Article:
We just installed aluminum-clad/pine windows and a pine ceiling. What is the greenest and best-quality clear stain to use?
I am concerned about the pine yellowing with age. I want to buy an environmentally friendly stain but I also want it to be high quality. We have heard of applying Benite to the wood before staining. I am having a hard time finding any information on what this is and what exactly it does.
Choosing an environmentally friendly stain for your project is not only a great way to support a company with an environmental conscience but also a way to protect the indoor air quality of your home.
I had never heard of Benite, and my research was probably no more productive than yours. However, from what I did find, it appears that this product is a locally produced wood conditioner manufactured in the northwestern part of the United States. In addition, I found specifications from one manufacturer which noted that Benite contains petroleum distillates. These chemicals are hydrocarbon solvents produced from crude oil. They are also volatile organic compounds (VOCs) which are responsible for poor indoor air quality and have proved to be hazardous to human health depending on exposure levels.
Petroleum distillates are not inherently bad. They are used in a variety of very important building products; however, they are best employed only on the exterior of your home. You can find the specifications for Benite here.
To your question about which stain would be best for your project: While investigating indoor finishes on a previous LEED project, I discovered a line of products from Vermont Coatings that exceed the LEED-H (VOC) standard for clear wood finishes, which is 350 g/L for varnish and 550 g/L for lacquer. As a side note, some states have even more stringent standards. The State of California Indoor Air Quality Standard allows only 250 g/L VOCs. Vermont Coatings produces a Natural Furniture Finish that is specified for use on almost all indoor wood applications and by comparison has 180 g/L VOC content. Their products use whey protein, which is a waste byproduct from the production of cheese, as a binding agent, replacing petroleum products typically used for this purpose.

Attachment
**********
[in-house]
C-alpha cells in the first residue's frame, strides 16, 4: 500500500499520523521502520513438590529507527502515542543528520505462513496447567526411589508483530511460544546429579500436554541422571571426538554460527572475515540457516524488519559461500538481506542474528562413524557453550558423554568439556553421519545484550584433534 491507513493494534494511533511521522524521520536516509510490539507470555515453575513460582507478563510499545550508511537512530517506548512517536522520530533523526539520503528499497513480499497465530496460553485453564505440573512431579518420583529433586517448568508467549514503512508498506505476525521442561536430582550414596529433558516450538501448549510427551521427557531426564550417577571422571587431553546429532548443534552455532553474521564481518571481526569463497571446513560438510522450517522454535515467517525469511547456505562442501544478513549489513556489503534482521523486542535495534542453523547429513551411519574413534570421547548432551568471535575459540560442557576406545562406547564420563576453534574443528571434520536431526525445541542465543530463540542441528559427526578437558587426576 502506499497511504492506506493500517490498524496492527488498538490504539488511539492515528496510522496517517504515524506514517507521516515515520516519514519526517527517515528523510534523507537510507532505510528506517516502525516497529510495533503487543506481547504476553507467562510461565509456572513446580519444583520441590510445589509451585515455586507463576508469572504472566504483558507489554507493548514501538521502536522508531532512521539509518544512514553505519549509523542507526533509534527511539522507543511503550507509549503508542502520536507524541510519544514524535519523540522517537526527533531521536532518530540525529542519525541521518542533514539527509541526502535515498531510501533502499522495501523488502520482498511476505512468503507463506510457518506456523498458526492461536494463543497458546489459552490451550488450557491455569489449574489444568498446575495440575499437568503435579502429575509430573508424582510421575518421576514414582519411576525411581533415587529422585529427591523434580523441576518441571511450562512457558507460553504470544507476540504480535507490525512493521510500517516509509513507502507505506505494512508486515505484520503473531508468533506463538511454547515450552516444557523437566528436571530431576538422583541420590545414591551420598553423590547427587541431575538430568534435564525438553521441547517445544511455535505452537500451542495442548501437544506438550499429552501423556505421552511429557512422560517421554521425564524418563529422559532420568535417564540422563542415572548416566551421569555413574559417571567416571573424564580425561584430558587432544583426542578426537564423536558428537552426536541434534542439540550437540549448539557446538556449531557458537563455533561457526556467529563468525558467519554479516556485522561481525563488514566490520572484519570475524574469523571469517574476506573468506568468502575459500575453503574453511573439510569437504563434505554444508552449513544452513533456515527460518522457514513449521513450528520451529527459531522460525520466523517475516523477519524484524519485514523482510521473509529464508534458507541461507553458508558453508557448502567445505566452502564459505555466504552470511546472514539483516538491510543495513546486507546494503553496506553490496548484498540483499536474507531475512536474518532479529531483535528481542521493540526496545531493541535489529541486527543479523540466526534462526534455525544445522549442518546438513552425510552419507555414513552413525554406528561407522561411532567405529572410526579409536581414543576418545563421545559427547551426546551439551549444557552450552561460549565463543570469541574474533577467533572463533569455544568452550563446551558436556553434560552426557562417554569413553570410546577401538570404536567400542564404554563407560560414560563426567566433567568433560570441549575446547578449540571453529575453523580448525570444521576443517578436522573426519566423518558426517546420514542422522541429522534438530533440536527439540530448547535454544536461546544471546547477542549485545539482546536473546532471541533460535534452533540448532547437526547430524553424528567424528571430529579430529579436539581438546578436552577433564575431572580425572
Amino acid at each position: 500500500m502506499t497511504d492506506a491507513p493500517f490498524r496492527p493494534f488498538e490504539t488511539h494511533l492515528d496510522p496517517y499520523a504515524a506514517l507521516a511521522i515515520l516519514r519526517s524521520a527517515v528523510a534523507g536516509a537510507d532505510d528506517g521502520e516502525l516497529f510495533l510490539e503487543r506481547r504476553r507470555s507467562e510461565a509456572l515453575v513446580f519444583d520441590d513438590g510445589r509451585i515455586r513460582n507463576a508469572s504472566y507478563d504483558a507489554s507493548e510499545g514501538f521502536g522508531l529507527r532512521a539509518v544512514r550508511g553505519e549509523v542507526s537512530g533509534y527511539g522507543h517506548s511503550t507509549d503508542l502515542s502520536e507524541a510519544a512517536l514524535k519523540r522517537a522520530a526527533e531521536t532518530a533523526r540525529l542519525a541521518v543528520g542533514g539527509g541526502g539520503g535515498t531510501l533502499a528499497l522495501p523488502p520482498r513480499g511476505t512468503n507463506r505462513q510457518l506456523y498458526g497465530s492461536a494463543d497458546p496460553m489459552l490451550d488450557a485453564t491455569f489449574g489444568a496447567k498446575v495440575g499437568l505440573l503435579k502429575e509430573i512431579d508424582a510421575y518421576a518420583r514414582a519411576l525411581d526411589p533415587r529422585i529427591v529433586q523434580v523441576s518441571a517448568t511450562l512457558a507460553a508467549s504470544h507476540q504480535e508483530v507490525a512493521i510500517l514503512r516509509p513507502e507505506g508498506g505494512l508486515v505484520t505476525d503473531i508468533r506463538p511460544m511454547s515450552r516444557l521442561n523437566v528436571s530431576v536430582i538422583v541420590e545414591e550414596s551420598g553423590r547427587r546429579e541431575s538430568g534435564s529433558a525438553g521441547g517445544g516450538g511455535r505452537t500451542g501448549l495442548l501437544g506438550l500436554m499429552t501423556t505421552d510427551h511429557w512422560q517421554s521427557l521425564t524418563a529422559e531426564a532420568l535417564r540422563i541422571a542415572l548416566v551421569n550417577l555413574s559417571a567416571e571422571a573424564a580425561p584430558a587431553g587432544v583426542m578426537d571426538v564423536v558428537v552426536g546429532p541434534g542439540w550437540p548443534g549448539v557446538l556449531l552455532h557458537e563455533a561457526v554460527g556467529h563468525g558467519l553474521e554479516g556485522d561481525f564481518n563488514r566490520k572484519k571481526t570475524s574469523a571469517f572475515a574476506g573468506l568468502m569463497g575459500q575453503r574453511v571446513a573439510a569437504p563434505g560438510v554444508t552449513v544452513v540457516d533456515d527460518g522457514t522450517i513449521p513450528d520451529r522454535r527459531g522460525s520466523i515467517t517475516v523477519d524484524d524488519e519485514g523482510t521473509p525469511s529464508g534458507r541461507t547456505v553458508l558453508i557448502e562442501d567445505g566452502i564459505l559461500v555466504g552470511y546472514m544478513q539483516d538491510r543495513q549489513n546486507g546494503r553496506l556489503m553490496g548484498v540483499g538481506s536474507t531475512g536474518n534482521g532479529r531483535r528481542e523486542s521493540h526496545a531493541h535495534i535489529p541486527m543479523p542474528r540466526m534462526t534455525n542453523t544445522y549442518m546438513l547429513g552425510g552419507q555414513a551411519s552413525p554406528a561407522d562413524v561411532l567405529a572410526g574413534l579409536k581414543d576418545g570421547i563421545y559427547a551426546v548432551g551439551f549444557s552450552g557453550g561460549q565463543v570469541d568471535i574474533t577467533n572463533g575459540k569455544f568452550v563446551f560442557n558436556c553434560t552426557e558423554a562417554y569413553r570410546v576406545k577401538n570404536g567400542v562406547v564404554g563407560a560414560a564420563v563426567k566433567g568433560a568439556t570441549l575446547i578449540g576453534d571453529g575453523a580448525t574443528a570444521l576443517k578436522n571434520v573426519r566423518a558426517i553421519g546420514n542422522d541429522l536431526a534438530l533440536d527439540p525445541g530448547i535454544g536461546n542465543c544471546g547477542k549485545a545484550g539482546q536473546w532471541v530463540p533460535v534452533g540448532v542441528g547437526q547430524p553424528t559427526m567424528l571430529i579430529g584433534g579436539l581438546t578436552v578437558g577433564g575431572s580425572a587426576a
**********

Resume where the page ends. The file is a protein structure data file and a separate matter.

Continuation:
Many contractors prefer solutions that have been time tested. Often they rely on hard evidence of being able to see how a product performed 5, 10, even 15 years down the road. This defensive mindset is somewhat responsible for the slow adoption of truly revolutionary technology in the building industry. In very few cases, this methodology does warrant “I told you so.” However, I see the use of this product for your project as a win-win-win.
1. Win for protecting your indoor air quality.
2. Win for reducing dependence/demand on petroleum.
3. Win for using a product manufactured from waste byproducts.
Good luck on your project, and I hope the results produce a fourth win for your home.